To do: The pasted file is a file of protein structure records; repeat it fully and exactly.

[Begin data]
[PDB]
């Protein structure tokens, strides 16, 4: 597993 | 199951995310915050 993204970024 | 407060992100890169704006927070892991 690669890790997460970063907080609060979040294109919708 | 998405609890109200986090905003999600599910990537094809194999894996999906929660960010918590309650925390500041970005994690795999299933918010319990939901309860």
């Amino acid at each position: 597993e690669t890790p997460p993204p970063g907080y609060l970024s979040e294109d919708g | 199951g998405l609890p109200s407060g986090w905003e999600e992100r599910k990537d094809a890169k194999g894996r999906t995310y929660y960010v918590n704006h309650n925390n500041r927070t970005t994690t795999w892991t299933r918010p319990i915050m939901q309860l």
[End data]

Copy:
[PDB]
């Protein structure tokens, strides 16, 4: 597993 | 199951995310915050 993204970024 | 407060992100890169704006927070892991 690669890790997460970063907080609060979040294109919708 | 998405609890109200986090905003999600599910990537094809194999894996999906929660960010918590309650925390500041970005994690795999299933918010319990939901309860």
């Amino acid at each position: 597993e690669t890790p997460p993204p970063g907080y609060l970024s979040e294109d919708g | 199951g998405l609890p109200s407060g986090w905003e999600e992100r599910k990537d094809a890169k194999g894996r999906t995310y929660y960010v918590n704006h309650n925390n500041r927070t970005t994690t795999w892991t299933r918010p319990i915050m939901q309860l």